Blood is a body fluid in humans and other animals.

Blood performs many important functions within the body, including:

Supply of oxygen to tissues (bound to hemoglobin, which is carried in red cells).

Supply of nutrients such as glucose, amino acids, and fatty acids (dissolved in the blood or bound to plasma proteins (e.g., blood lipids)).

Removal of waste such as carbon dioxide, urea, and lactic acid.

Immunological functions, including circulation of white blood cells, and detection of foreign material by antibodies.

Coagulation, the response to a broken blood vessel, the conversion of blood from a liquid to a semisolid gel to stop bleeding.

Messenger functions, including the transport of hormones and the signaling of tissue damage.

Regulation of core body temperature.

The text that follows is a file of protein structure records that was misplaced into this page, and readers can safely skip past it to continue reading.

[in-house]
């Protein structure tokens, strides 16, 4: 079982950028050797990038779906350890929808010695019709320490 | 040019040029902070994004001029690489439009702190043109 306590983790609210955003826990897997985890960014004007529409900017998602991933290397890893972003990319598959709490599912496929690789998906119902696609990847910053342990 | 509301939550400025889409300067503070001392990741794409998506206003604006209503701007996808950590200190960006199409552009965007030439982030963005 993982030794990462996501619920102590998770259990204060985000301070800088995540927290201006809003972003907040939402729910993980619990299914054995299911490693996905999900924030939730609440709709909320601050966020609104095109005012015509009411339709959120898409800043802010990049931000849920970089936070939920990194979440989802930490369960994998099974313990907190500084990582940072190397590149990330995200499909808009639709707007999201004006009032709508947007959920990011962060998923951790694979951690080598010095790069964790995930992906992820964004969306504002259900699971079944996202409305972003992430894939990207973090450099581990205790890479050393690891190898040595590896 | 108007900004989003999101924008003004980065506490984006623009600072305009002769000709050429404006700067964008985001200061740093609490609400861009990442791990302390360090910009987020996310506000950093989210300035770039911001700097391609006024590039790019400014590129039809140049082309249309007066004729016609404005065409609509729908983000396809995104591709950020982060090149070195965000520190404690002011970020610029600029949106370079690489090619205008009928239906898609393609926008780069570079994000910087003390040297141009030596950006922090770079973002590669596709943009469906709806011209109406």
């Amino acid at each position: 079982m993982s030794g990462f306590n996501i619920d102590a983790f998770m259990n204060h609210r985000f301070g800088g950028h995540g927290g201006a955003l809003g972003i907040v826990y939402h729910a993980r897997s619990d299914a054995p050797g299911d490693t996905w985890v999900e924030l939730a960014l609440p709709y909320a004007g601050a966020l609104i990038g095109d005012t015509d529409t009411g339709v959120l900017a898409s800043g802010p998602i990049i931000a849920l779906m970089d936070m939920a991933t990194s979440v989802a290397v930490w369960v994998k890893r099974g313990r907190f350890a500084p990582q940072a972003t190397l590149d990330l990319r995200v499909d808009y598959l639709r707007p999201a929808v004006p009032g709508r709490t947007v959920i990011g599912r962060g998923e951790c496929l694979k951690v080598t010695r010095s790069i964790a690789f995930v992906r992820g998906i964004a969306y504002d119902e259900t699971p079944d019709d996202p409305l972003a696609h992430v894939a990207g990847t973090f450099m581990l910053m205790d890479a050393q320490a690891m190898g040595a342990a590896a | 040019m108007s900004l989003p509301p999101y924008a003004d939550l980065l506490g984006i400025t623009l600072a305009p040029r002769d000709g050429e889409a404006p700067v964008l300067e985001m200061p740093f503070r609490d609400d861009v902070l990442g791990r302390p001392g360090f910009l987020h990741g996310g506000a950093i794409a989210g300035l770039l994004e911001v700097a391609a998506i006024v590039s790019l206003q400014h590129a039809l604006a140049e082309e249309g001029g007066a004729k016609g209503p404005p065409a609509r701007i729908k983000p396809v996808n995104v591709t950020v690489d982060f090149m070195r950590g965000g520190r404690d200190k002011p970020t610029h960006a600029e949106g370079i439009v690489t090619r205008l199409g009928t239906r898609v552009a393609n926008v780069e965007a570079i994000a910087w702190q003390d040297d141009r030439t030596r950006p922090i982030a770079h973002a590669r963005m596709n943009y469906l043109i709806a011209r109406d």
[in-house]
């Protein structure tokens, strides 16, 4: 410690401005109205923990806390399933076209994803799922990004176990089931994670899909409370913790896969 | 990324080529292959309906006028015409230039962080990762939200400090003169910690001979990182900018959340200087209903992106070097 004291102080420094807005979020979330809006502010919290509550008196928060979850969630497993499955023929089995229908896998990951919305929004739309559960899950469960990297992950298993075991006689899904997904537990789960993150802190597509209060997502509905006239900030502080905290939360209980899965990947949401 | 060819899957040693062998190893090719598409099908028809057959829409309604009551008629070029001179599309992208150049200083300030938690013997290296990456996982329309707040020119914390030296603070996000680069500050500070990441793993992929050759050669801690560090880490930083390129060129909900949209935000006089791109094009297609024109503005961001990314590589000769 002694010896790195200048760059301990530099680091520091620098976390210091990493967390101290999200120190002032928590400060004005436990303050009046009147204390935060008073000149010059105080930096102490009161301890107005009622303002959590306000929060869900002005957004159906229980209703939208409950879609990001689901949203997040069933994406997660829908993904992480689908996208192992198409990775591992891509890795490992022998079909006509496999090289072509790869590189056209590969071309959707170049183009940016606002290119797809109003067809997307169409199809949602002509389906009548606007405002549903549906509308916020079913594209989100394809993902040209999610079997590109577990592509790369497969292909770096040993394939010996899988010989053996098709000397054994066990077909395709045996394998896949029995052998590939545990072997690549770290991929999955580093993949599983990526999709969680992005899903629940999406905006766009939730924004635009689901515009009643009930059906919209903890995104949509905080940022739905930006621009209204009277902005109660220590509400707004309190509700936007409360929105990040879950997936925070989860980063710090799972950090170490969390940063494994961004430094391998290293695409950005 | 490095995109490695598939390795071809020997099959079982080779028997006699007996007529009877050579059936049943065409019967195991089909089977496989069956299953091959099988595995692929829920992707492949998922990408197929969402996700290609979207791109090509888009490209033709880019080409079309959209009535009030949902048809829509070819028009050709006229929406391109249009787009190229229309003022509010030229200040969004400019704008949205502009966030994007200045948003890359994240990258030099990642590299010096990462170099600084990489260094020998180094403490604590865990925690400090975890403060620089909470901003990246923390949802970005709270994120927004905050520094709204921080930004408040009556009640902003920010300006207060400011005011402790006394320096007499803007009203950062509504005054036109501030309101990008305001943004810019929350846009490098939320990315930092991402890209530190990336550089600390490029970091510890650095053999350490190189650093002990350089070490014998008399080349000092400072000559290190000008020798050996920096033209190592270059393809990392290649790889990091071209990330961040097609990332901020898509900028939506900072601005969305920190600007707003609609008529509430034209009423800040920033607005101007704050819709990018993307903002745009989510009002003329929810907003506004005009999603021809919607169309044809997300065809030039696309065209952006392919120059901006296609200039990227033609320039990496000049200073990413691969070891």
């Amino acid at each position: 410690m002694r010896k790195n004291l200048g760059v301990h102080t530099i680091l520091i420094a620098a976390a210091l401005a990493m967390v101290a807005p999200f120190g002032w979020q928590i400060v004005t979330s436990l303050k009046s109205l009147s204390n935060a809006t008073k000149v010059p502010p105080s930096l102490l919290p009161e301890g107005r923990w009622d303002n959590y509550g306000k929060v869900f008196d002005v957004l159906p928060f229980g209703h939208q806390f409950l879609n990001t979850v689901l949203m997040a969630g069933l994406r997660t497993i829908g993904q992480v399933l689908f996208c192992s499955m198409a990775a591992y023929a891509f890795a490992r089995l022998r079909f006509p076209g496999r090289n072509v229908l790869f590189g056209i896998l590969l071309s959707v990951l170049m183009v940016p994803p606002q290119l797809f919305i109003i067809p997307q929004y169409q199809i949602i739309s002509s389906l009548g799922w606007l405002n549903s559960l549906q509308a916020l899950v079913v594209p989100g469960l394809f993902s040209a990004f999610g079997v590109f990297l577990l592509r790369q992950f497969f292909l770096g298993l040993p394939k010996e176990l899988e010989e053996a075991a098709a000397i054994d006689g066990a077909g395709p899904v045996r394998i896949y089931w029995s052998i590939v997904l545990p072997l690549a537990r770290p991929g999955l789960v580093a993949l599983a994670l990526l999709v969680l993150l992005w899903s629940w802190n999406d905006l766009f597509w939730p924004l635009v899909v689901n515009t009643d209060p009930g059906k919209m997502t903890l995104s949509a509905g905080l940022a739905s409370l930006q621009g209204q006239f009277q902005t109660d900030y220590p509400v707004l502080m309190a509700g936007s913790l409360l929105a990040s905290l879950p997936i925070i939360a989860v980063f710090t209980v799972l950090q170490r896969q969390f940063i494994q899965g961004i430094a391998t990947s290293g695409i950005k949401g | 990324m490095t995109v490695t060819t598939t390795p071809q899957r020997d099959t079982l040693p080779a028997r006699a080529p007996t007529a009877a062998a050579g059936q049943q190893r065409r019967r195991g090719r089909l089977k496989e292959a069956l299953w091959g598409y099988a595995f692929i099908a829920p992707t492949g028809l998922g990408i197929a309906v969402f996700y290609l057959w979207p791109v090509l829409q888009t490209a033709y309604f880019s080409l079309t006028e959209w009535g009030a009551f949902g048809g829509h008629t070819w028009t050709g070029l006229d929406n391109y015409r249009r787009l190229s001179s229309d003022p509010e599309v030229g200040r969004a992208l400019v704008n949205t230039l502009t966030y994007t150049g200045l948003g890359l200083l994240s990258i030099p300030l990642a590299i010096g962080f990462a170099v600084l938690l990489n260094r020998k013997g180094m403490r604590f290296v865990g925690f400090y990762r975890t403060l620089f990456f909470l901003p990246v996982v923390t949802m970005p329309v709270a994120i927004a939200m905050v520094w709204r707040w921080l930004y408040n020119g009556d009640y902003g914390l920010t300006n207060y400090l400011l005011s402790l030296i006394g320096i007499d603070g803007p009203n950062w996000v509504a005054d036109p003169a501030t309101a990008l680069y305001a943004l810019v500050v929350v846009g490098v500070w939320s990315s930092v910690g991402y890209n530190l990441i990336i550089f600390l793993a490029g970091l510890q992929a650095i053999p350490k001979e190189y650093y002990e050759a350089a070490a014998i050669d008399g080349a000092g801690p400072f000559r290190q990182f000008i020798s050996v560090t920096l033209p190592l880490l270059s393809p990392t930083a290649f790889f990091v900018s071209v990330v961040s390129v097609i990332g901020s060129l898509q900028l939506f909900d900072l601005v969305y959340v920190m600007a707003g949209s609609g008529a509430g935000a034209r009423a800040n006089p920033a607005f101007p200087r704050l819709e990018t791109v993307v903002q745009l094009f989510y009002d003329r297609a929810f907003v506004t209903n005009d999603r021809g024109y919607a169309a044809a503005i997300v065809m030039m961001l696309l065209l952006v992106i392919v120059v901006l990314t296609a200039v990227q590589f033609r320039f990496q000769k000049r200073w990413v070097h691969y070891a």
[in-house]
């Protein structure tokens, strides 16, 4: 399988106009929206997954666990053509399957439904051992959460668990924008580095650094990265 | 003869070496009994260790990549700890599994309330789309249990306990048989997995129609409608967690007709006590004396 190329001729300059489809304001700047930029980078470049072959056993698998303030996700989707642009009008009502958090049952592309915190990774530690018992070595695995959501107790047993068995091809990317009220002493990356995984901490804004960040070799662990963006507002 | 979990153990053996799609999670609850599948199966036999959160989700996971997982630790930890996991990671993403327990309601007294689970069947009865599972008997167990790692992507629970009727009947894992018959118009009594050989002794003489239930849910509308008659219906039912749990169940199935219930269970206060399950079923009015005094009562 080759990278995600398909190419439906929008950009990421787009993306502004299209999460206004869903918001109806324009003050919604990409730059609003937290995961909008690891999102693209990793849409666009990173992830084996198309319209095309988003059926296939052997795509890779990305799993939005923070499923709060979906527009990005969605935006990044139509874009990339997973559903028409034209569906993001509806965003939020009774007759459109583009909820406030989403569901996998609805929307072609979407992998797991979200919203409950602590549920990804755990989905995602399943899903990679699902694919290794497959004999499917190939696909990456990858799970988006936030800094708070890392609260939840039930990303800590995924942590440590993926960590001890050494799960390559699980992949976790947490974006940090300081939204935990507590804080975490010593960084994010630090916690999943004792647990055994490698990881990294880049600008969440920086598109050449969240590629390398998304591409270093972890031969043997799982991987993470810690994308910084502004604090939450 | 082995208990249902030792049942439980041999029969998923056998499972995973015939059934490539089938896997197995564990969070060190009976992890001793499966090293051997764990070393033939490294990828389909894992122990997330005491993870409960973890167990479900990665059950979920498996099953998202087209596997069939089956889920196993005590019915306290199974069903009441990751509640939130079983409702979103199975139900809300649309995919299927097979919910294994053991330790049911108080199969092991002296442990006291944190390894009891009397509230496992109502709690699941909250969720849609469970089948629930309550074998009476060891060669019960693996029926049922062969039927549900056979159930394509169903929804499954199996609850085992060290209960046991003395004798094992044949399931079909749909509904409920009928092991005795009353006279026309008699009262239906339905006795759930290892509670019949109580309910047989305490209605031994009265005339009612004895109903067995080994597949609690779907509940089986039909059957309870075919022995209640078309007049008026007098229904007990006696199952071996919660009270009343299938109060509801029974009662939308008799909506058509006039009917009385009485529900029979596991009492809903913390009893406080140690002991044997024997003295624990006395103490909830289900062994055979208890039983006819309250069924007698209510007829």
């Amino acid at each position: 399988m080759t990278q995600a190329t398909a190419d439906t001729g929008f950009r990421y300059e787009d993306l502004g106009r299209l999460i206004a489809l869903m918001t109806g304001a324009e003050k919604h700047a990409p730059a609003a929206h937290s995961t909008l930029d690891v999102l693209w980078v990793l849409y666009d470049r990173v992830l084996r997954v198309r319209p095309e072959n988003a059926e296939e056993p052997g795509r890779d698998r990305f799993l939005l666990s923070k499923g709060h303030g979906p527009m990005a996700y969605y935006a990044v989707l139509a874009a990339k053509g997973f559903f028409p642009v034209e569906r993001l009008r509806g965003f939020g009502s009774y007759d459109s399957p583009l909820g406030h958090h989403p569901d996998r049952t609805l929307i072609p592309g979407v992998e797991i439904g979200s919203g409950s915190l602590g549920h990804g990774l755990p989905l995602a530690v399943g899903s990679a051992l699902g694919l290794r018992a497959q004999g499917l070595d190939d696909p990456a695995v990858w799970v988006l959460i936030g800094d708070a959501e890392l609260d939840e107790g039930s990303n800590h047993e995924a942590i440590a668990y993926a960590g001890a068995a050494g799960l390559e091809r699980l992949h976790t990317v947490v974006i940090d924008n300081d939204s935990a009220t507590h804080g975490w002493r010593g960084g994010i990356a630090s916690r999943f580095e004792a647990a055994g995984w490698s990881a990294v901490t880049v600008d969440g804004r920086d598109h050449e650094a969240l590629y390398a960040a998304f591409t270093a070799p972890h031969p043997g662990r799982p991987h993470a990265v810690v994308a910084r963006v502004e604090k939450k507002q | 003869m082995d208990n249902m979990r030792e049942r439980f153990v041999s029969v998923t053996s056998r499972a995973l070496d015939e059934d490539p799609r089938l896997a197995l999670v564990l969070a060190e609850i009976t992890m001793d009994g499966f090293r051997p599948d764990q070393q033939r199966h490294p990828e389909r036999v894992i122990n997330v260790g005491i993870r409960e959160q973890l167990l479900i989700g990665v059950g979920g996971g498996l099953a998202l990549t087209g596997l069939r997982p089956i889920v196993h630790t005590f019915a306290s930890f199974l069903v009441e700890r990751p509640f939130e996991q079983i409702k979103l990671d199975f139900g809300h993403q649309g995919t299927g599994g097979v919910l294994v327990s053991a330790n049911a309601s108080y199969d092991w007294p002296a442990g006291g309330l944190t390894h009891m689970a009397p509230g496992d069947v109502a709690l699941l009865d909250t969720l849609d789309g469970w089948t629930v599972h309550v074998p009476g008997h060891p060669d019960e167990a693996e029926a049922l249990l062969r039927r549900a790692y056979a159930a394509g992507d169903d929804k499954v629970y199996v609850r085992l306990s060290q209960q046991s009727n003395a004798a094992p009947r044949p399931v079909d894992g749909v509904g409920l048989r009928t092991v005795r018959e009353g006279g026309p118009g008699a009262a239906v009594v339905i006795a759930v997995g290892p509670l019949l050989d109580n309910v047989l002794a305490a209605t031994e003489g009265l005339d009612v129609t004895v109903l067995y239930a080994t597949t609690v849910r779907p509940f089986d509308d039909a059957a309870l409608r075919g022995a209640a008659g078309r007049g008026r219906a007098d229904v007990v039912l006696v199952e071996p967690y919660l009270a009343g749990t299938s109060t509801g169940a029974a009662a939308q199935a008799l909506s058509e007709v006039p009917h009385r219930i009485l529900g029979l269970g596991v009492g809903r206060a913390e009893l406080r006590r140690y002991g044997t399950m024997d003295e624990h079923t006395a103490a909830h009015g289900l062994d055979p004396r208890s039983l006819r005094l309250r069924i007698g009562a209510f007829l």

Hydraulic functions.

In vertebrates, it is composed of blood cells suspended in blood plasma. Plasma, which constitutes 55% of blood fluid, is mostly water (92% by volume) and contains proteins, glucose, mineral ions, hormones, carbon dioxide (plasma being the main medium for excretory product transportation), and blood cells themselves.

Albumin is the main protein in plasma, and it functions to regulate the colloidal osmotic pressure of blood. The blood cells are mainly red blood cells, white blood cells and platelets. The most abundant cells in vertebrate blood are red blood cells.

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